But before you start pointing fingers at Crowe as the worst offender, allow me to draw your attention to the men behind the cameras, director Tom Hooper (The King’s Speech) and cinematographer Danny Cohen (Speech as well, but also Johnny English Reborn). The John Adams helmer has been accused of being a workmanlike hack, and I stood up for him at every turn, but his tone-deaf mise en scène here is indefensible. When it comes to taking a beloved, long-running Broadway musical and making it work on its own terms as a feature, the man is all thumbs. For the film’s visual scheme, he has asked Cohen to shoot most closeups from a skewed perspective, more often than not using wide angle lens. The distorted results fail to lend this sinking ship the scope that the source material demands. By the end of the first hour I was wide-angled out. I still had 90 minutes to go.
In a few instances, Hooper’s decision to linger on his performers’ solos without cutting away pays off, most noticeably with Anne Hathaway, who digs deep to find Fantine’s inner turmoil. The Oscar-bound actress is gone after roughly fifteen minutes of screen time, and her absence leaves a gaping void that no other cast member can fill, even though Jackman gives it 100 percent.
Les Misérables hits rock bottom when Helena Bonham Carter and Sacha Baron Cohen enter the picture as the greedy grifters taking care of Cosette, Fantine’s daughter and Valjean’s ward-to-be. The sensible thing would have been for Hopper to rein in the Sweeney Todd actors’ scenery chewing, but instead he amps up the grotesque, squalor’s-so-droll gags, and you stare at the screen the way you would a train wreck unfolding in slow motion. Even worse, he keeps inserting the characters throughout the movie as his recurring buffoons.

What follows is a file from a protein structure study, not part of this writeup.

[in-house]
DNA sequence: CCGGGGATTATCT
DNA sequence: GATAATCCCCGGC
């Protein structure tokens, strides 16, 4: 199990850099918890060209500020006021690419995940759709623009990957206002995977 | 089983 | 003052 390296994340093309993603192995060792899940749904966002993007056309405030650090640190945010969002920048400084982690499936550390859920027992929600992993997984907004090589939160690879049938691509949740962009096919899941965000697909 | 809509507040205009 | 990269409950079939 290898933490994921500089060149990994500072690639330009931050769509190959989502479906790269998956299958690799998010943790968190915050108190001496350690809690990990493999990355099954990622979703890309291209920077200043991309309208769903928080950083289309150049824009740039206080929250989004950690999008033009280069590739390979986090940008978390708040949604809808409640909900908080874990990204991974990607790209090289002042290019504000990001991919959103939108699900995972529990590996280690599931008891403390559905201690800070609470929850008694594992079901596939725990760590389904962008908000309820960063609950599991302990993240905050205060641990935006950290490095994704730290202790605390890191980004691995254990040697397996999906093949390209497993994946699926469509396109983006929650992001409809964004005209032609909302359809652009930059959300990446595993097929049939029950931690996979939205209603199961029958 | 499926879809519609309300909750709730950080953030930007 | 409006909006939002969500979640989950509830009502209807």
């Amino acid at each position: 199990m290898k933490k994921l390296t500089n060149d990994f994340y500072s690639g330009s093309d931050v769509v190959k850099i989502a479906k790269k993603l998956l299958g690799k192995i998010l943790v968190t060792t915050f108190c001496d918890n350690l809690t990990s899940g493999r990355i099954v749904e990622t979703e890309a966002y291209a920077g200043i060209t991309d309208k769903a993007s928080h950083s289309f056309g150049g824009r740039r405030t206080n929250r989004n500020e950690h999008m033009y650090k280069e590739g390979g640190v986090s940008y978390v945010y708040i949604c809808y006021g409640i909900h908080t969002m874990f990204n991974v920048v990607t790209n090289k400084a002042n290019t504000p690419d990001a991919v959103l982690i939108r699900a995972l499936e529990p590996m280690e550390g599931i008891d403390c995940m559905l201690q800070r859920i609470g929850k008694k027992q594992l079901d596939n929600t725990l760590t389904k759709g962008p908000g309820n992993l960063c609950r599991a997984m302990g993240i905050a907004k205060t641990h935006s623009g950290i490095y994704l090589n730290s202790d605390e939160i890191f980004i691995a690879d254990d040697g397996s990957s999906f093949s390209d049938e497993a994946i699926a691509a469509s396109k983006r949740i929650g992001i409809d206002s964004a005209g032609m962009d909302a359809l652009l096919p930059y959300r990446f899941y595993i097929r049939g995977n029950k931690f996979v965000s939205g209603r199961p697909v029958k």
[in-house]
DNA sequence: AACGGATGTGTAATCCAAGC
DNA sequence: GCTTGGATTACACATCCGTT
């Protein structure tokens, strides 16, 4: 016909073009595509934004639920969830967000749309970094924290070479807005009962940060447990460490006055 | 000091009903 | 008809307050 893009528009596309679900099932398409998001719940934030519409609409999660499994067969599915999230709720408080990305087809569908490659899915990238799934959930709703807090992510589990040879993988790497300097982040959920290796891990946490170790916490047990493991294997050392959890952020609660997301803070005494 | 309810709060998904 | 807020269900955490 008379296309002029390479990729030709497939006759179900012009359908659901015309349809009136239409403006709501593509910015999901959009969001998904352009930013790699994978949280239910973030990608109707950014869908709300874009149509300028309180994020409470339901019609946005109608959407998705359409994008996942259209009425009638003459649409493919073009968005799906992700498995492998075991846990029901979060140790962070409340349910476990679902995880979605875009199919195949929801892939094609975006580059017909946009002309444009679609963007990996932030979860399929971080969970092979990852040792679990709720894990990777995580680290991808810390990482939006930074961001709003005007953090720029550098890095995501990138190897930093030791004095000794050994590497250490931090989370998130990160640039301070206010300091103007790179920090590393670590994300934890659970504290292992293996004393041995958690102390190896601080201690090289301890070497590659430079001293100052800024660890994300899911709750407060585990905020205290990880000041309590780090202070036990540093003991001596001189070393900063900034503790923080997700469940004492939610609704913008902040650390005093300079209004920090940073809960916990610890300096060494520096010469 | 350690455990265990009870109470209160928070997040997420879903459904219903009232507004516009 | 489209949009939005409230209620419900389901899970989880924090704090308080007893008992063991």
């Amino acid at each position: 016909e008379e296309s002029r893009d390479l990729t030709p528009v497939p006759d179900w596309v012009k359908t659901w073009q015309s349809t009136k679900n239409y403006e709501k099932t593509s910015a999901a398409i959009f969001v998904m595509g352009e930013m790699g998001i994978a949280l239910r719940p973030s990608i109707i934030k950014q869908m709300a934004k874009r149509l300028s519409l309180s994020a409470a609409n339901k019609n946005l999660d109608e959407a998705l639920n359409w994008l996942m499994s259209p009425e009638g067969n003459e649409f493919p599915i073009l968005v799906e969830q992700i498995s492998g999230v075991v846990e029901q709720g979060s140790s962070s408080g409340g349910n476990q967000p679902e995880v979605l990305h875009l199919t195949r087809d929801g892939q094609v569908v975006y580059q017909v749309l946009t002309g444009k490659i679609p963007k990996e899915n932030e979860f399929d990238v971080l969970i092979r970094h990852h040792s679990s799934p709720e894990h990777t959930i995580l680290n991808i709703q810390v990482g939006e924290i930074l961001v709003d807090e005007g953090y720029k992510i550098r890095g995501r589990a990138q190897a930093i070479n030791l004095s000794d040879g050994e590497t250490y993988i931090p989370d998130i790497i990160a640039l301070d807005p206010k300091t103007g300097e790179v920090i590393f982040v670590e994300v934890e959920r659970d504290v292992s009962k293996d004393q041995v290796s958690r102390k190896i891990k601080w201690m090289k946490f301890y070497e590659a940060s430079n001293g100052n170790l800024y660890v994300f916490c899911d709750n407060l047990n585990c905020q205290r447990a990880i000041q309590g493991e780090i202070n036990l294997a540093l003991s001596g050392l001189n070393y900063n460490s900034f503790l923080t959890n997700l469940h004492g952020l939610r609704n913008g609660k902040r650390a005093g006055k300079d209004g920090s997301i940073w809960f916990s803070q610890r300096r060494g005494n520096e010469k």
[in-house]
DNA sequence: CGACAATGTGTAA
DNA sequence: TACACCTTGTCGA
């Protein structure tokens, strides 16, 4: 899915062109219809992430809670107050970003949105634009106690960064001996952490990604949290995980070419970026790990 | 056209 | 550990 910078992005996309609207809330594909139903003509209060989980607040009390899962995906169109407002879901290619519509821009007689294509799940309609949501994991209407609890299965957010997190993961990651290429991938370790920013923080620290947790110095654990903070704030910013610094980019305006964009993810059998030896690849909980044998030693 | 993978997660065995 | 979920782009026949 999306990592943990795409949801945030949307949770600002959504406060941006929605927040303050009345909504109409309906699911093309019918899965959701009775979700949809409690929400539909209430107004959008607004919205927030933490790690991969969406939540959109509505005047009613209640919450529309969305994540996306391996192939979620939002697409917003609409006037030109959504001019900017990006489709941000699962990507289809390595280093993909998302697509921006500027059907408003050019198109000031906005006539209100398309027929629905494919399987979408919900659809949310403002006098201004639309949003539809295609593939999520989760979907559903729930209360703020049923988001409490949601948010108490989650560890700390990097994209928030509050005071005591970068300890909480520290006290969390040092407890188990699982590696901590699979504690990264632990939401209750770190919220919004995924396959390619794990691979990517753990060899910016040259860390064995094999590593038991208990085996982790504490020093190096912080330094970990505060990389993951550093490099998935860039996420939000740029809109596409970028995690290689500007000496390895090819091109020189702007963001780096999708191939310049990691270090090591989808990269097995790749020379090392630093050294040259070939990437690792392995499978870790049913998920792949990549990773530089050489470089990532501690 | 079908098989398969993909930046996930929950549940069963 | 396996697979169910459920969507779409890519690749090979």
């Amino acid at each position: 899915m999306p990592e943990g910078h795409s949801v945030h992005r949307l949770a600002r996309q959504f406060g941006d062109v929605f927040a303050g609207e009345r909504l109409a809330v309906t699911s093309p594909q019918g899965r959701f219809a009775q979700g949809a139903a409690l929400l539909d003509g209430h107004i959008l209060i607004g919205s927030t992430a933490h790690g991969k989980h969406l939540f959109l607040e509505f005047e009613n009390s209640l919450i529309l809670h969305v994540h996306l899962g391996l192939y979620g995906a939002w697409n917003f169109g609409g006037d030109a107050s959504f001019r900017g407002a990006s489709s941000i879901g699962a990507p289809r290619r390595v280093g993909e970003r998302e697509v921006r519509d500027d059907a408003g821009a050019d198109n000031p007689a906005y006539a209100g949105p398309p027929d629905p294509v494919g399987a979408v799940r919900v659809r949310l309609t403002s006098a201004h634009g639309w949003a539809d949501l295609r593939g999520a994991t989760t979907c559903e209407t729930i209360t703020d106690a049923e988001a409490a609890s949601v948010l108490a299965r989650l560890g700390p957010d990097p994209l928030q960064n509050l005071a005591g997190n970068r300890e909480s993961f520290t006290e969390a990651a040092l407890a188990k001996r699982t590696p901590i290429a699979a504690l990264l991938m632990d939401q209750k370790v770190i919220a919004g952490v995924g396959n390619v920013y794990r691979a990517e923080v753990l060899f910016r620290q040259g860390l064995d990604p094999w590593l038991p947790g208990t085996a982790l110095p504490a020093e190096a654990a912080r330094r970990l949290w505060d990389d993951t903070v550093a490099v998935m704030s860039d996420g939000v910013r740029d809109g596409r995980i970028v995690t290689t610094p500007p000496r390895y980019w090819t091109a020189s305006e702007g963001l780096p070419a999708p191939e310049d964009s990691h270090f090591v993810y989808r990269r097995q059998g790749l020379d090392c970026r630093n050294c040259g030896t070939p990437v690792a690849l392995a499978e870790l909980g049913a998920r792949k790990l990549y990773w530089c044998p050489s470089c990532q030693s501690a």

What prevents Hooper’s ambitious misfire from falling into prestige oblivion is the film’s protracted but reasonably compelling final hour, which chronicles the Paris Uprising of 1832 from the young rebels’ point of view. For a brief but not insignificant portion of its running time, Les Miz captures the fist-pumping sense of justice that gave Claude-Michel Schönberg and Herbert Kretzmer’s stage production its emotional charge. The drawbacks, it saddens me to report, outweigh the virtues in what, for my money, is the most crushing disappointment at the movies in a year filled with way too many letdowns.
A column about movie overlength wouldn’t be complete without mentioning that rambling charmer of the comedy genre, Knocked Up director Judd Apatow. It’s clear the Freaks and Geeks co-creator is aiming to be heir apparent to James L. Brooks (Terms of Endearment), and the potential to reach that goal is pretty evident throughout his body of work. But the man doesn’t know when to stop.